Small dogs generally live longer than big dogs—so that yappy Yorkshire terrier next door could be around for a long time. But body size isn't the only factor that determines how long dogs survive. Personality influences life span, too, according to a new study that might help explain how animal dispositions evolve.
Research on animals from ants to apes has found that different individuals have different personalities. Some are timid, others aggressive. Biologists have proposed that temperaments evolved along with life history. Bold, aggressive animals use a lot of energy fast in relatively short lives, the thinking goes, whereas calmer animals last longer, saving themselves to reproduce later in life.
But it's hard to run evolutionary experiments on these traits in anything longer lived than a fruit fly. So evolutionary biologist Vincent Careau of Université de Sherbrooke in Canada came up with an idea: dogs. "All these breed differences reflect an experiment on artificial selection," says Careau. The huge diversity of dogs resulted not from natural selection but from generations of humans crossbreeding and selecting animals with traits they wanted—the ability to chase foxes into holes, or herd sheep, or sit attractively on a sofa.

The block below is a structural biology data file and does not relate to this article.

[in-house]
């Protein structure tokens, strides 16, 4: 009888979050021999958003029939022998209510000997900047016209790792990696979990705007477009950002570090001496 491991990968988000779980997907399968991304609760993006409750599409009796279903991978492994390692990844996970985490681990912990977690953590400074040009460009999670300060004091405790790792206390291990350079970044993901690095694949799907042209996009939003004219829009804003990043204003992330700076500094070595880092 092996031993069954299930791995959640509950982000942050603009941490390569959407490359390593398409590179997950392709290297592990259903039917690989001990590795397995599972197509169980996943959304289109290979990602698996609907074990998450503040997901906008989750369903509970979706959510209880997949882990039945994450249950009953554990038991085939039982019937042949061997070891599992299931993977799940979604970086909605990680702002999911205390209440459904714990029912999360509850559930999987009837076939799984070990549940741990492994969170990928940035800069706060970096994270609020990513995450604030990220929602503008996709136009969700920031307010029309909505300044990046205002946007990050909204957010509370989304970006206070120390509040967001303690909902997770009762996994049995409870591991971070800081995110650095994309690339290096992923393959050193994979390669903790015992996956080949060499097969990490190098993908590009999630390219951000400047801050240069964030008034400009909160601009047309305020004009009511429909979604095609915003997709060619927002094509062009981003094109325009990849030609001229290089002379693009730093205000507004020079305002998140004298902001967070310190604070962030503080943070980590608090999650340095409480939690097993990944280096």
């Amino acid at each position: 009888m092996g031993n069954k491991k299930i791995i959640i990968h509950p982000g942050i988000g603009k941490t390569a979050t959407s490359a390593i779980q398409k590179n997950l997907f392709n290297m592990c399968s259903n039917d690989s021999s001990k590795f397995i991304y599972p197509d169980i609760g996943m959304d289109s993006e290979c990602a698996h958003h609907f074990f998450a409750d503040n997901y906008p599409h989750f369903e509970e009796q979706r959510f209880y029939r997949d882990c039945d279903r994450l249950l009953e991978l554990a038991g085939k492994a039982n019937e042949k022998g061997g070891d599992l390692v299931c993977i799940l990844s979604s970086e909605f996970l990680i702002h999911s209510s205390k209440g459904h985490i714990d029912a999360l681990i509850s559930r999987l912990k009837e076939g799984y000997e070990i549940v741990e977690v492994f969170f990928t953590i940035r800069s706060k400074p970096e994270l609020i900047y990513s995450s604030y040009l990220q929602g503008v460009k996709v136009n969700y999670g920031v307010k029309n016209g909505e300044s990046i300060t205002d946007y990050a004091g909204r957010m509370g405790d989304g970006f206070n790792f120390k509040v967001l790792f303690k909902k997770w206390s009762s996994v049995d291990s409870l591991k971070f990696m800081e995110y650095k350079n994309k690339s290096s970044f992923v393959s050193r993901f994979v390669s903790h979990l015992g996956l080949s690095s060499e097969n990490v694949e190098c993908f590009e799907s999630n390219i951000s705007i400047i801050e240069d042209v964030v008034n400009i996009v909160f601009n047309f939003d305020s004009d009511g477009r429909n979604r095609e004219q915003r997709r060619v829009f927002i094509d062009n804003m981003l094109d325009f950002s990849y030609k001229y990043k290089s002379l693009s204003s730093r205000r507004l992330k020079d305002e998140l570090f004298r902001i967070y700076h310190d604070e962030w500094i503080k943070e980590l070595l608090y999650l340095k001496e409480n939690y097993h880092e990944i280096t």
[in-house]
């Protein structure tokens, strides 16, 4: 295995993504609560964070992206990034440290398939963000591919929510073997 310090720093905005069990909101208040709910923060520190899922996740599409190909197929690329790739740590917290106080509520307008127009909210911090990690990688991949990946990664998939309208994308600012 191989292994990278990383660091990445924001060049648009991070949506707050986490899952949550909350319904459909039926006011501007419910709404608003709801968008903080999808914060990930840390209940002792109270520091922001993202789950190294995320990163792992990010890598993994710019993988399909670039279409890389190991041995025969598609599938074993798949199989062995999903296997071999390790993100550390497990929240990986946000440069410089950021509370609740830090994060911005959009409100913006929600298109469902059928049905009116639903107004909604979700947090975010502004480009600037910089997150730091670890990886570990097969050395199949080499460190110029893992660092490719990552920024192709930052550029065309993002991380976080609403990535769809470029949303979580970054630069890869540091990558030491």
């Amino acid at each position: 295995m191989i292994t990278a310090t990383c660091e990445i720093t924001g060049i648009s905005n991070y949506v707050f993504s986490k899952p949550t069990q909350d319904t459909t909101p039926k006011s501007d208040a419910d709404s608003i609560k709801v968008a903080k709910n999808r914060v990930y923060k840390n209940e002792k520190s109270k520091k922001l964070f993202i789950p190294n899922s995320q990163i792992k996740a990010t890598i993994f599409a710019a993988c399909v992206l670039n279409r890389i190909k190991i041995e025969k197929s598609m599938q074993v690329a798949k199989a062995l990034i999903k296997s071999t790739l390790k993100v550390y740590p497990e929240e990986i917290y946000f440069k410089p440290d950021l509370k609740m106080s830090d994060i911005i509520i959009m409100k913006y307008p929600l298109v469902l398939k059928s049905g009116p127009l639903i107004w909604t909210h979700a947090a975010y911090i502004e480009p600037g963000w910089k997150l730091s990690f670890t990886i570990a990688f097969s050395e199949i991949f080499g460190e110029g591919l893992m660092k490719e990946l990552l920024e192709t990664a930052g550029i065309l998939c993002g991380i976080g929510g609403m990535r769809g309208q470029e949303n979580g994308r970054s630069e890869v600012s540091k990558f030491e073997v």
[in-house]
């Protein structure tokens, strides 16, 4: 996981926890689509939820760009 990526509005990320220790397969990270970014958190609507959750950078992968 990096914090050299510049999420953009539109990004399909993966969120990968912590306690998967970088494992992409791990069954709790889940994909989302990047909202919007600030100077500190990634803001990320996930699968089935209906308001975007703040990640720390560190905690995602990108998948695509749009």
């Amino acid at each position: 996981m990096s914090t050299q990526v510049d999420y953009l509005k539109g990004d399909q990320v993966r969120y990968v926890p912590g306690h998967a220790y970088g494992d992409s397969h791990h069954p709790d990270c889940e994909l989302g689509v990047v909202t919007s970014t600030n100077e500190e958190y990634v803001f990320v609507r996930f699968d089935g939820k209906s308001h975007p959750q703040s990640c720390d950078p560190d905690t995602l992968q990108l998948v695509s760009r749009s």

Careau collected data from previous studies on various breeds' energy expenditure and longevity. After factoring out body size, Careau tested for correlations with activity, obedience, and aggressiveness.
More obedient dogs like German shepherds and bichon frisés live long for their size, he reveals in the June issue of The American Naturalist. Hard-to-train dogs like beagles and Pomeranians generally die earlier than do other, similarly sized breeds. Careau found a similar relationship for energy expenditure. Peaceful dogs like Newfoundlands and Labradors tend to burn less energy per kilogram than do aggressive dogs like fox terriers and Great Danes. Presumably, the people who created these breeds were selecting dogs based on personality, not on how much they ate or how long they lived, says Careau. So he thinks that personality and metabolic demands are somehow genetically linked.
"It's an intriguing finding," says theoretical biologist Franjo Weissing of the University of Groningen in the Netherlands. "It's a little bit related to this idea 'live fast, die young.' " Weissing co-authored an influential paper in 2007 on how tradeoffs in life history, between “living speed” and longevity, can lead to the evolution of animal personalities. "The nice thing is, what we see here comes really close to what natural selection models do predict."
But evolutionary physiologist Joseph Williams of Ohio State University in Columbus isn't convinced that what happened in dogs has anything to do with evolution in nature. "For me, the jury is still out. Dogs are contrary to what you would expect in nature in terms of longevity," he says. Elephants live for decades, whereas a mouse might make it through only three seasons. On the other hand, a Chihuahua will generally outlast a Saint Bernard.